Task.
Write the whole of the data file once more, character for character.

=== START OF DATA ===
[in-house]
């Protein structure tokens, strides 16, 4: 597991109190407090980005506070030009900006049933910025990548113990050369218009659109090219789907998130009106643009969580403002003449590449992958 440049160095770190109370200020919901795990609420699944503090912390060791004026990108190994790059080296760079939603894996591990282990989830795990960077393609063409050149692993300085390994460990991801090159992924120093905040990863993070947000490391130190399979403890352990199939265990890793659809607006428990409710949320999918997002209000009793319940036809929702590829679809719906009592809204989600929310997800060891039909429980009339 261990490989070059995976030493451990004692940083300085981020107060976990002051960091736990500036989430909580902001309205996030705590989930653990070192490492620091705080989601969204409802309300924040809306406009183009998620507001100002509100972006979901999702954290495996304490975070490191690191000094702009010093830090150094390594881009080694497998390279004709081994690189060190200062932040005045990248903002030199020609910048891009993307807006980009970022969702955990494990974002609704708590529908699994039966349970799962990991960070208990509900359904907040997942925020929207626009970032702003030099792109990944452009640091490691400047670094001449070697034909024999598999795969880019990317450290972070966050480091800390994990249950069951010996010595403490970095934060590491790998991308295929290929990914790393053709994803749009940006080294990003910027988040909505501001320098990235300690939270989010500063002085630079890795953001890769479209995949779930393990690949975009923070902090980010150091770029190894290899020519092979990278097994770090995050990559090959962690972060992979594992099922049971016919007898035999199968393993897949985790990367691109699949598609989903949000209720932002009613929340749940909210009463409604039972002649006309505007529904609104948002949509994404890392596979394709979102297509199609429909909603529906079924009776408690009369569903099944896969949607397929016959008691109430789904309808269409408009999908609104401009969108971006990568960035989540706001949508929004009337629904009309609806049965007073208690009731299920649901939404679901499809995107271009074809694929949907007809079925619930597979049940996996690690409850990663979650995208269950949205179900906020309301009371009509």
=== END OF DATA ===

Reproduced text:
[in-house]
């Protein structure tokens, strides 16, 4: 597991109190407090980005506070030009900006049933910025990548113990050369218009659109090219789907998130009106643009969580403002003449590449992958 440049160095770190109370200020919901795990609420699944503090912390060791004026990108190994790059080296760079939603894996591990282990989830795990960077393609063409050149692993300085390994460990991801090159992924120093905040990863993070947000490391130190399979403890352990199939265990890793659809607006428990409710949320999918997002209000009793319940036809929702590829679809719906009592809204989600929310997800060891039909429980009339 261990490989070059995976030493451990004692940083300085981020107060976990002051960091736990500036989430909580902001309205996030705590989930653990070192490492620091705080989601969204409802309300924040809306406009183009998620507001100002509100972006979901999702954290495996304490975070490191690191000094702009010093830090150094390594881009080694497998390279004709081994690189060190200062932040005045990248903002030199020609910048891009993307807006980009970022969702955990494990974002609704708590529908699994039966349970799962990991960070208990509900359904907040997942925020929207626009970032702003030099792109990944452009640091490691400047670094001449070697034909024999598999795969880019990317450290972070966050480091800390994990249950069951010996010595403490970095934060590491790998991308295929290929990914790393053709994803749009940006080294990003910027988040909505501001320098990235300690939270989010500063002085630079890795953001890769479209995949779930393990690949975009923070902090980010150091770029190894290899020519092979990278097994770090995050990559090959962690972060992979594992099922049971016919007898035999199968393993897949985790990367691109699949598609989903949000209720932002009613929340749940909210009463409604039972002649006309505007529904609104948002949509994404890392596979394709979102297509199609429909909603529906079924009776408690009369569903099944896969949607397929016959008691109430789904309808269409408009999908609104401009969108971006990568960035989540706001949508929004009337629904009309609806049965007073208690009731299920649901939404679901499809995107271009074809694929949907007809079925619930597979049940996996690690409850990663979650995208269950949205179900906020309301009371009509």